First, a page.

This dataset contains audio files for TERN Tumbarumba Wet Eucalypt SuperSite. Long-term recordings of the environment can be used to identify sound sources of interest, characterise the soundscape, aid in the assessment of fauna biodiversity, monitor temporal trends and track environmental changes.
Tumbarumba SuperSite was established in 2000 by CSIRO and started measurements in 2001. The 1 ha SuperSite plot was established in 2015 in a collaboration with TERN. The overstorey is dominated by Eucalyptus delegatensis (Alpine Ash) and Eucalyptus dalrympleana (Mountain Gum). For additional site information, see https://www.tern.org.au/tern-observatory/tern-ecosystem-processes/tumbarumba-wet-eucalypt-supersite/ .
In 2012 two acoustic recorders were set up to collect audio data for a total of 12 hours per day, split between six hours around dawn and six hours around dusk. The recording schedule aimed at capturing morning and evening bird choruses while minimizing memory and battery requirements. A long-term spectrogram has been generated for each audio file to aid in data exploration. The sensors also recorded temperature, minimum- maximum- and mean-sound pressure levels.
Data are made available through the data link. For downloading large amount of data, please follow these instructions How to download TERN's acoustic data in bulk
Two acoustic sensors were set up to collect audio data as part of a continent wide long term monitoring project. The sensors were Wildlife Acoustics Song Meter 2+. Each sensor had two microphones. According to manufacturer's specifications the microphones sensitivity was -36±4 dB (0 dB=1 V/Pa at 1 kHz). The sensors were mounted on a star picket. Data were recorded for a total of 12 hours per day, split between six hours around dawn and six hours around dusk. Recordings were made as dual channel, three-hour long wav or wac files, and were later converted into flac format. They had a sampling rate of 22,050 Hz (from the begining of the recording period to 4/3/2015) and 44,100 Hz (from 4/3/2015 to the end of the recording period) and a depth of 16 bits. Long-term spectrograms have been created for the audio files and are avaialble through the data link.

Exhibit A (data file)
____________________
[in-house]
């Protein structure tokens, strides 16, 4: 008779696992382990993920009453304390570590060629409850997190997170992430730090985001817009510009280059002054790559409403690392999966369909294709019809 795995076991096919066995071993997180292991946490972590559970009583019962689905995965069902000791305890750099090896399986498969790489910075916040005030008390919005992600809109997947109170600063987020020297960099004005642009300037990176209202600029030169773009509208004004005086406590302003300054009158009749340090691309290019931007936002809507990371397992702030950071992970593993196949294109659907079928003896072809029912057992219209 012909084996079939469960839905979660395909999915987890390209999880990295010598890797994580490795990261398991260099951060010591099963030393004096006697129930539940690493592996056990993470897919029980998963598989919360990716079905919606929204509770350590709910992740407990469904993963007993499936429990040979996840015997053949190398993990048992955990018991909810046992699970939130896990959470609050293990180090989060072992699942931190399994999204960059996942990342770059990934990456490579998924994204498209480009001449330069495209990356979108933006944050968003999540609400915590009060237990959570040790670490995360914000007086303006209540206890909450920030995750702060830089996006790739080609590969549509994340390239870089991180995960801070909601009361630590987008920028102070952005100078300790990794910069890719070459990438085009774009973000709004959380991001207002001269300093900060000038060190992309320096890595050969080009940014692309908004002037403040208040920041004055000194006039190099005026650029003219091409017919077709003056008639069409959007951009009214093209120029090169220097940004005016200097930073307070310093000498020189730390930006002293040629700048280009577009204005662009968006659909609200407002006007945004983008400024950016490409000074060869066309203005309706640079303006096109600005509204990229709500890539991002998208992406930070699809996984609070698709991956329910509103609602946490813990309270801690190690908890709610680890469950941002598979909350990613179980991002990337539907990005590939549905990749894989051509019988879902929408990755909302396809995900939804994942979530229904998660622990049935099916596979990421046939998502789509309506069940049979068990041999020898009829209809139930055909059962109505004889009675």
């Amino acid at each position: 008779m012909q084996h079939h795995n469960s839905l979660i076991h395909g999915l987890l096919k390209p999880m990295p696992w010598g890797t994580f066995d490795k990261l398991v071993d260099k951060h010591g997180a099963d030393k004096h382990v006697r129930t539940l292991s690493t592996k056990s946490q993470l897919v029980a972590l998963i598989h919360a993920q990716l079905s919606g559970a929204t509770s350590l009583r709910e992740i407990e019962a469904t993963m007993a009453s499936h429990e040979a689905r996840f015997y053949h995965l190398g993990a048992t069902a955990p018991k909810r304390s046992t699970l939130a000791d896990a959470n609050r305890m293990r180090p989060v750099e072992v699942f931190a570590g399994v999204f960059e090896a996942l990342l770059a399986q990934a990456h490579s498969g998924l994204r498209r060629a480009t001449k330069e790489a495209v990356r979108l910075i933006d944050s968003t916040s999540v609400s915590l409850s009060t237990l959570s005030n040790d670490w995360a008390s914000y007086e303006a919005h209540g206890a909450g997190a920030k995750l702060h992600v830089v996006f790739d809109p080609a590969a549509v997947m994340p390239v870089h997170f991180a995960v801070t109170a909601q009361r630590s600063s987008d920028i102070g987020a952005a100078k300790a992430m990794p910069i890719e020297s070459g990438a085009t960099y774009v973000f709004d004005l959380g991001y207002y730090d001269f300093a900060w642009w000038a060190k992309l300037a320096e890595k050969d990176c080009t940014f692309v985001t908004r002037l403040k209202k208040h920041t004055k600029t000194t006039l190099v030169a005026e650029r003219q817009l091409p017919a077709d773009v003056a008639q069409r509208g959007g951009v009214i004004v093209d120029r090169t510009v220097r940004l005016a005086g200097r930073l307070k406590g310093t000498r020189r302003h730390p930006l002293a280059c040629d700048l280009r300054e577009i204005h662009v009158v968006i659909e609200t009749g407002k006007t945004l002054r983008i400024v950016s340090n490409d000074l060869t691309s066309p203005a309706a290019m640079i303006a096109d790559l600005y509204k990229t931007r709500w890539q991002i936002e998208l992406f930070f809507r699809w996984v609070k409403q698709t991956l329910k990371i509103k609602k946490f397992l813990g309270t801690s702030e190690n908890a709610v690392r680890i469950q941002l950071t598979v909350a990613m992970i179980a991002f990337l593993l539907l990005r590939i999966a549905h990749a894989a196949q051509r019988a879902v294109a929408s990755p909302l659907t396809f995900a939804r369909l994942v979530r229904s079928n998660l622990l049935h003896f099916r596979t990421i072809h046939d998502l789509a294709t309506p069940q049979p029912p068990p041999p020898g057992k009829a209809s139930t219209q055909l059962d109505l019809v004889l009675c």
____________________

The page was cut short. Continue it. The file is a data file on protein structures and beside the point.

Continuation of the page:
The sensor also recorded 'ancillary data' such as temperature, minimum- maximum- and mean-sound pressure levels.
Progress Code: completed
Maintenance and Update Frequency: notPlanned
We at TERN acknowledge the Traditional Owners and Custodians throughout Australia, New Zealand and all nations. We honour their profound connections to land, water, biodiversity and culture and pay our respects to their Elders past, present and emerging.
Tumbarumba Wet Eucalypt SuperSite was established in 2015 and is managed by CSIRO Land and Water.
This work was funded by the Terrestrial Ecosystem Research Network (TERN), an Australian Government National Collaborative Research Infrastructure Strategy (NCRIS) project.
Long-term acoustic recordings are collected to characterise the acoustic sources in the ecosystem. Recordings can be used to estimate biodiversity, monitor temporal changes in the soundscape, compare the acoustic characteristics of different locations, and assess the effect of particular events such as bushfires and floods.